Is Orfium the Soundcloud killer? We interviewed the founders to find out

Considering how fast streaming companies like Soundcloud and Spotify have become a focal point in the music industry it can easy to forget that this corner of the entertainment business is still very much in its infancy. We haven’t had major streaming services for even a decade yet, but already the market has changed several times over, and it will no doubt undergo several more evolutions during our lifetime. It’s like the old saying goes, “If you don’t like the way the entertainment business is working just wait five minutes and there will be a new system in place.”

Orfium, one of the newest competitors to enter the streaming market, understands that this industry niche is in a constant state of flux. They are currently trying to win over subscribers with a marketing budget far smaller than that of Spotify or Apple Music, and so far they are finding a lot of success. Instead of subscribing to the belief that streaming is already the savior of the music business the team at Orfium chooses to look for ways to make the streaming age as beneficial for artists as it is for fans. We’ve all read about the discrepancy between streaming royalties and plays, and while Orfium does not have a full-proof solution they are constantly searching for ways to improve their business model. This, coupled with their undeniable passion to see up and coming talent make it in this turbulent world, has created a recipe for longterm success that has only just begun.

I recently had the opportunity to speak with Orfium’s Chris Mohoney and Drew Delis about their creation and the way it fits into the current streaming community. Their answers will not only enlighten you as to the realities of streaming today, but they may even convince you to join their platform. Enjoy.

We should probably start with the most obvious question: Why does the world need another streaming music platform?

The answer is the same reason why the world needed another telephone when the smartphone arrived; existing solutions had a limited scope of utility and flexibility. In the case of a smartphone, it made a lot of sense to integrate a phone, rolodex, caller ID, pager, email client, calendar, task list, and internet browser into a single integrated communication device with configurable personal settings. Likewise it makes sense for the next generation music platform to integrate streaming, social, downloads, events, distribution, rights management, and licensing functionalities into a single system with configurable personal settings controlled by artists. Of course all of this would have to be presented elegantly and intuitively in a simple consumer friendly interface, which is what Orfium strives to do.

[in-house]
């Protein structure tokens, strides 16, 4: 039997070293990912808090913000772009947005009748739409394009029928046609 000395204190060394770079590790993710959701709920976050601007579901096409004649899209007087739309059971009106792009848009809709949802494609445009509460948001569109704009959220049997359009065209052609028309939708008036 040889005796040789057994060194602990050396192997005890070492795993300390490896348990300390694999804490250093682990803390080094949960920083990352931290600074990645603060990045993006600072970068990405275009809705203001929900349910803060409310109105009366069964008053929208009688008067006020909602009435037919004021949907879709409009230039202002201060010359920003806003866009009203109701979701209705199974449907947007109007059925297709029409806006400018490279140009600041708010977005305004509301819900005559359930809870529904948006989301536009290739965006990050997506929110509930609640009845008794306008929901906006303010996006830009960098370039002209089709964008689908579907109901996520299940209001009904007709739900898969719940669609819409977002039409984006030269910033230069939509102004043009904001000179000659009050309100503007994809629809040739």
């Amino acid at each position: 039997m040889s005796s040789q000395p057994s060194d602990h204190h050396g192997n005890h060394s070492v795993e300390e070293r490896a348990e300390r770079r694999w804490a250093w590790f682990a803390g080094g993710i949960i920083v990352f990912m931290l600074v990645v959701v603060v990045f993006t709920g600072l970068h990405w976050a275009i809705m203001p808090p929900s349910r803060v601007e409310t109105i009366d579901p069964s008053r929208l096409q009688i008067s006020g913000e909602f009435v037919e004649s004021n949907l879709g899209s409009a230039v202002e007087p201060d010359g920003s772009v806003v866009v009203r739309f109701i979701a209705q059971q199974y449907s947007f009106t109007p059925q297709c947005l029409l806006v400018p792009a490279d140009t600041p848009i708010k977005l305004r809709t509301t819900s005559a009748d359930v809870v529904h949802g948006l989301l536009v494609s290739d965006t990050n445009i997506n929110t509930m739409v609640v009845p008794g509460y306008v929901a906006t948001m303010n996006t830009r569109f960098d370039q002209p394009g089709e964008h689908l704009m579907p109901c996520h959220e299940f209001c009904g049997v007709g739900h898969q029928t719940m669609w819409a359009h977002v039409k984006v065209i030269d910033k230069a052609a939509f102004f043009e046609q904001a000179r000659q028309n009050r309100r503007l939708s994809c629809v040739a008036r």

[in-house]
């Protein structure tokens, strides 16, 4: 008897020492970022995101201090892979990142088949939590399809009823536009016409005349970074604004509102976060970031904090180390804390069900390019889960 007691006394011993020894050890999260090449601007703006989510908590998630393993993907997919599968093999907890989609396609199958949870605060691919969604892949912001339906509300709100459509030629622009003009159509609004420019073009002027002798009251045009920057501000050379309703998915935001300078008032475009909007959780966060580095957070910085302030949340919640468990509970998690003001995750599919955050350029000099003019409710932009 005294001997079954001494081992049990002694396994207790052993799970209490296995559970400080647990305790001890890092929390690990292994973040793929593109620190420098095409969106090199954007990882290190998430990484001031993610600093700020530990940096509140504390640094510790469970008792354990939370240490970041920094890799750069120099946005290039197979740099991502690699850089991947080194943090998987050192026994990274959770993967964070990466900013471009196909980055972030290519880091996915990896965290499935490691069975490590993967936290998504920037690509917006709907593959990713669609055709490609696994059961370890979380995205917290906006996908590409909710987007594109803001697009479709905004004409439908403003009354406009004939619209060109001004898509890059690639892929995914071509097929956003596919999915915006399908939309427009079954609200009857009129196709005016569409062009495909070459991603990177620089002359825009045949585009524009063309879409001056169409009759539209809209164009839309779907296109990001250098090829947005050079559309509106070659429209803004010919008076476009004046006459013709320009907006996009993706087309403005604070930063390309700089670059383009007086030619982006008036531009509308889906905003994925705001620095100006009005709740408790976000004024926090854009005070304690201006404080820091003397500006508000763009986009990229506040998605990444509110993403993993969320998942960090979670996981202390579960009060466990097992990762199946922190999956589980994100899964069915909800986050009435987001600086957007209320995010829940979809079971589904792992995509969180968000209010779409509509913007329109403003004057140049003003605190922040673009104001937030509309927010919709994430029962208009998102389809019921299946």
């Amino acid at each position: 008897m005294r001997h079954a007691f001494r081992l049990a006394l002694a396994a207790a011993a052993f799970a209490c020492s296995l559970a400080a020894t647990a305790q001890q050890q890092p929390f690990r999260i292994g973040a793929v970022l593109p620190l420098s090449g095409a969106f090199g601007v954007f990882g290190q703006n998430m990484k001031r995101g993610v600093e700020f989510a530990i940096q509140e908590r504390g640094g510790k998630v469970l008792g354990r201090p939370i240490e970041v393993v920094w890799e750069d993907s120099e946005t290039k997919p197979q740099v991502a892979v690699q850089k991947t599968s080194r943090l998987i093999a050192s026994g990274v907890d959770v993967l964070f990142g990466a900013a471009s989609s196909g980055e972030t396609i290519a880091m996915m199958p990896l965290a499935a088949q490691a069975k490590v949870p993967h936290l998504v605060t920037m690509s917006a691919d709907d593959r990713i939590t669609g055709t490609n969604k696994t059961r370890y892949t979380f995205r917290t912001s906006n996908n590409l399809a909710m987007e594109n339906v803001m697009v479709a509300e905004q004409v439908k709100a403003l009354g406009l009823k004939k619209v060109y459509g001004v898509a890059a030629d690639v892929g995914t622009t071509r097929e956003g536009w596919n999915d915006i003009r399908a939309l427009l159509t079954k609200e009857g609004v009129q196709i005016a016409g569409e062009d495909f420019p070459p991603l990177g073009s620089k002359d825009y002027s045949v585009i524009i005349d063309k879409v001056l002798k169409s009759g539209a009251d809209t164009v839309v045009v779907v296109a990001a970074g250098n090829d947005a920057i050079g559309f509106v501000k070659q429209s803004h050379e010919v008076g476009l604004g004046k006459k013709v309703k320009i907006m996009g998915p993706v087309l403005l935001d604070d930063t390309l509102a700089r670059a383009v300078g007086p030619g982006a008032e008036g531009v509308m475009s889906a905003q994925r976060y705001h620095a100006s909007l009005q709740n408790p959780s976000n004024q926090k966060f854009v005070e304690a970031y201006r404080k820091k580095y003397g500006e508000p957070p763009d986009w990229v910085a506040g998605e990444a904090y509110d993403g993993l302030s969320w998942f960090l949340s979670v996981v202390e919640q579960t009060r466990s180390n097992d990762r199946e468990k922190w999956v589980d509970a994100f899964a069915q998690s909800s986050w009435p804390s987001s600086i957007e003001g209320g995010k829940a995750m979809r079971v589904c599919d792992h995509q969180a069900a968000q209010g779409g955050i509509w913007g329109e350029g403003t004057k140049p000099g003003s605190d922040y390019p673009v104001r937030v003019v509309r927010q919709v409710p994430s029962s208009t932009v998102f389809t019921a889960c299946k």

Spotify, SoundCloud, and Apple Music all serve different purposes which don’t make sense to be fragmented. SoundCloud, for example, allows artists to upload directly but only if they give their music away for free. Spotify and Apple Music require artists to go through distributors and they do not accept free releases. For a consumer, it creates a frustrating scenario when trying to listen to both types of music on a single playlist. SoundCloud also serves as a social network for artists to engage with each other and their fans whereas the others lack this functionality, however on the other hand, SoundCloud lacks as a consumer interface for pure listening. Orfium is the only solution that offers all of the functionality of the alternative platforms combined. We also built it on top of a rights management back-end system which gives us the flexibility to properly license remixes and DJ sets/live mixes so we won’t suffer the issues of SoundCloud. Also, unlike YouTube and SoundCloud, the sound recordings on Orfium are not duplicated since we use a tag-based system to credit each contributing party, which makes our library much better organized for both discovery purposes and rights management.

Where did the idea for Orfium originate?

The idea for Orfium actually arose from a synthesis of smaller ideas we had while working in the industry. Previous to starting Orfium, I was a YouTube Content ID music administrator and represented about six million sound recordings and compositions, as well as managed a sync licensing library with about 400,000 recordings. I am also a computer programmer and received my bachelors and masters in Accounting from the University of San Diego. My partner Drew and I met as undergrads at USD, and after we graduated he went on to law school in Los Angeles at Pepperdine Law and studied intellectual property, licensing, and music rights.